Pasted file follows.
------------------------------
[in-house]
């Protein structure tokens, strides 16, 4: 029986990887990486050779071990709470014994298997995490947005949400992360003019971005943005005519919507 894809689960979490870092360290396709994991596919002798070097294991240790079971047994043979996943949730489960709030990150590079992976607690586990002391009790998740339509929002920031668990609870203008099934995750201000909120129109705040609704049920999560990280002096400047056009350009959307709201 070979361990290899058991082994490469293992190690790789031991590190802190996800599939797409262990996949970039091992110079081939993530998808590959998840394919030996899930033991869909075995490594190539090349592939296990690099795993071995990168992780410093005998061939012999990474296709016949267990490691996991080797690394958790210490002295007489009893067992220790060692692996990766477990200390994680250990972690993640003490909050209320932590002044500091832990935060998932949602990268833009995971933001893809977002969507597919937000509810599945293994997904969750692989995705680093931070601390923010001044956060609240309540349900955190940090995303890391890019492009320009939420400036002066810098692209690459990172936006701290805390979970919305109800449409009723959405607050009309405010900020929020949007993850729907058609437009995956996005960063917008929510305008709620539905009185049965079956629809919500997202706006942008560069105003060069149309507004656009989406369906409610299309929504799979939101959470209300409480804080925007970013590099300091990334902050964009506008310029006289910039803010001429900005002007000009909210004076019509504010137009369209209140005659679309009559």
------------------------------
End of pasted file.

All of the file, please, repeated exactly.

[in-house]
């Protein structure tokens, strides 16, 4: 029986990887990486050779071990709470014994298997995490947005949400992360003019971005943005005519919507 894809689960979490870092360290396709994991596919002798070097294991240790079971047994043979996943949730489960709030990150590079992976607690586990002391009790998740339509929002920031668990609870203008099934995750201000909120129109705040609704049920999560990280002096400047056009350009959307709201 070979361990290899058991082994490469293992190690790789031991590190802190996800599939797409262990996949970039091992110079081939993530998808590959998840394919030996899930033991869909075995490594190539090349592939296990690099795993071995990168992780410093005998061939012999990474296709016949267990490691996991080797690394958790210490002295007489009893067992220790060692692996990766477990200390994680250990972690993640003490909050209320932590002044500091832990935060998932949602990268833009995971933001893809977002969507597919937000509810599945293994997904969750692989995705680093931070601390923010001044956060609240309540349900955190940090995303890391890019492009320009939420400036002066810098692209690459990172936006701290805390979970919305109800449409009723959405607050009309405010900020929020949007993850729907058609437009995956996005960063917008929510305008709620539905009185049965079956629809919500997202706006942008560069105003060069149309507004656009989406369906409610299309929504799979939101959470209300409480804080925007970013590099300091990334902050964009506008310029006289910039803010001429900005002007000009909210004076019509504010137009369209209140005659679309009559």